Adjusting parameters in a fault location system using a reflection from a known discontinuity may provide greater accuracy than measurements from a more distant IED. Proximity to the discontinuity may reduce the impact of line parameters when compared to measurements received from a more remote terminal.
If the communication channel and the precision time source are operational, at 1408, an estimate of the fault location may be generated using impedance-based fault location techniques. As discussed above, impedance-based method may provide an estimate that is accurate to approximately ±3%. The estimated fault location may be used at 1410 to determine time windows in which waves are expected. As described above, the time windows may allow the system to more accurately rely on measurements corresponding to traveling waves. At 1412, method 1400 may determine whether known discontinuities are present on the transmission line. If so, at 1414, additional time windows in which traveling waves are expected from known discontinuities may be determined. Further, at 1416, adjustments may be made to compensation parameters (e.g., line length, line impedance, propagation time, etc.).
At 1420, method 1400 may determine whether signals associated with traveling waves are in the expected time windows. Signals outside of expected time windows may be discarded at 1418. At 1422, signals in the expected time windows may be applied to a differentiator-smoother as described herein. At 1424, the output of the differentiator-smoother may be used to compensate for dispersion.
Method 1400 may generate an analytical model based on the data at 1426. As described herein, the analytical model, according to some embodiments, may comprise a parabola fit to the data using a LES method. Other embodiments may utilize other functions that may most accurately fit the data. Analytical models may be generated based on data from a local source and data from a remote source. Using the analytical model, at 1428, a time of a peak of the traveling wave may be identified. Using the information regarding the peak of the traveling wave, an estimated fault location may be determined at 1430.
IED 1500 includes a communications interface 1516 configured to communicate with other IEDs and/or system devices. In certain embodiments, the communications interface 1516 may facilitate direct communication with another IED or communicate with another IED over a communications network. Communications interface 1516 may facilitate communications with multiple IEDs. IED 1500 may further include a time input 1512, which may be used to receive a time signal (e.g., a common time reference) allowing IED 1500 to apply a time-stamp to the acquired samples. In certain embodiments, a common time reference may be received via communications interface 1516, and accordingly, a separate time input may not be required for time-stamping and/or synchronization operations. One such embodiment may employ the IEEE 1588 protocol. A monitored equipment interface 1508 may be configured to receive status information from, and issue control instructions to, a piece of monitored equipment (such as a circuit breaker, conductor, transformer, or the like).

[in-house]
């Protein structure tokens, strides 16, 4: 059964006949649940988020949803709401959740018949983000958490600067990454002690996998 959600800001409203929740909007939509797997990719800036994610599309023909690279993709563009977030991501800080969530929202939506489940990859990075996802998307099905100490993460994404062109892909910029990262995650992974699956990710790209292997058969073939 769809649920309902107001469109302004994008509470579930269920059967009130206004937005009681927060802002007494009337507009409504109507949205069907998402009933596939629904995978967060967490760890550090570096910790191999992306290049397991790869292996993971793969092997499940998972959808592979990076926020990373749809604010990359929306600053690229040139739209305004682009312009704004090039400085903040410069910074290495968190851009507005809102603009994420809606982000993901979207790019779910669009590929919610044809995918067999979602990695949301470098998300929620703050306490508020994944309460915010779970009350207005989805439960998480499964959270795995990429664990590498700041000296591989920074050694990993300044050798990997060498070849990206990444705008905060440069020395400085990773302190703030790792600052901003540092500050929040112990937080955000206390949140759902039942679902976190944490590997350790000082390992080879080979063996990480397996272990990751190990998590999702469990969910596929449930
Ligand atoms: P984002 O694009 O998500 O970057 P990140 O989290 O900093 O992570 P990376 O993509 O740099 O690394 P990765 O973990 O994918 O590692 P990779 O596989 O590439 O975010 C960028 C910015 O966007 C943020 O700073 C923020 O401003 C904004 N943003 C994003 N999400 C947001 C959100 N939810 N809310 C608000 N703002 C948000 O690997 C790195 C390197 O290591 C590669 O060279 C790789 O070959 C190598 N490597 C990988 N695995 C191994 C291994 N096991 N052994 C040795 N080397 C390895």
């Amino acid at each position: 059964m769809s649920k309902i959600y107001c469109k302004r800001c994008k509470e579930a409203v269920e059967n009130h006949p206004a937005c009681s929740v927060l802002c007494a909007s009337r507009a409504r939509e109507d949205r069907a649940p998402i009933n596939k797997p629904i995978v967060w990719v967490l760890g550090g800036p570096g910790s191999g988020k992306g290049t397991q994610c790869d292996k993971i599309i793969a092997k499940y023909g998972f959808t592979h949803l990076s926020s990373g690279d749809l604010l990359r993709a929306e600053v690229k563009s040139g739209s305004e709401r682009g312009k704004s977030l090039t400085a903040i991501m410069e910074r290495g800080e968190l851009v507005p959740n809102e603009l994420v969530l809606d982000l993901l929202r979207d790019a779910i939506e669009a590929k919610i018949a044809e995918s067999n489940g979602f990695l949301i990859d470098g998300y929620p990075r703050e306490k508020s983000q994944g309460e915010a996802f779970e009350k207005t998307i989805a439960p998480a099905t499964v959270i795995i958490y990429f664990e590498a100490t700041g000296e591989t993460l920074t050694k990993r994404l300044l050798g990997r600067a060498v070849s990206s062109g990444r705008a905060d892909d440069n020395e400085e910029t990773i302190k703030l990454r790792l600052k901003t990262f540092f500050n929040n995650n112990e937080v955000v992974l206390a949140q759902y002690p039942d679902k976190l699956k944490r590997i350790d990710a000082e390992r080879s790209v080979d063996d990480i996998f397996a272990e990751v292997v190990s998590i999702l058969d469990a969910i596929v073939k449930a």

Processor 1524 may be configured to process communications received via communications interface 1516, time input 1512, and/or monitored equipment interface 1508. Processor 1524 may operate using any number of processing rates and architectures. Processor 1524 may be configured to perform various algorithms and calculations described herein. Processor 1524 may be embodied as a general purpose integrated circuit, an application specific integrated circuit, a field-programmable gate array, and/or any other suitable programmable logic device.
In certain embodiments, IED 1500 may include a sensor component 1510. In the illustrated embodiment, sensor component 1510 is configured to gather data directly from equipment such as a conductor (not shown) and may use, for example, transformers 1502 and 1514 and A/D converters 1518 that may sample and/or digitize filtered waveforms to form corresponding digitized current and voltage signals provided to data bus 1522. Current (I) and voltage (V) inputs may be secondary inputs from instrument transformers such as, CTs and VTs. A/D converters 1518 may include a single A/D converter or separate A/D converters for each incoming signal. A current signal may include separate current signals from each phase of a three-phase electric power system. A/D converters 1518 may be connected to processor 1524 by way of data bus 1522, through which digitized representations of current and voltage signals may be transmitted to processor 1524. In various embodiments, the digitized current and voltage signals may be used to calculate the location of a fault on an electric power line as described herein.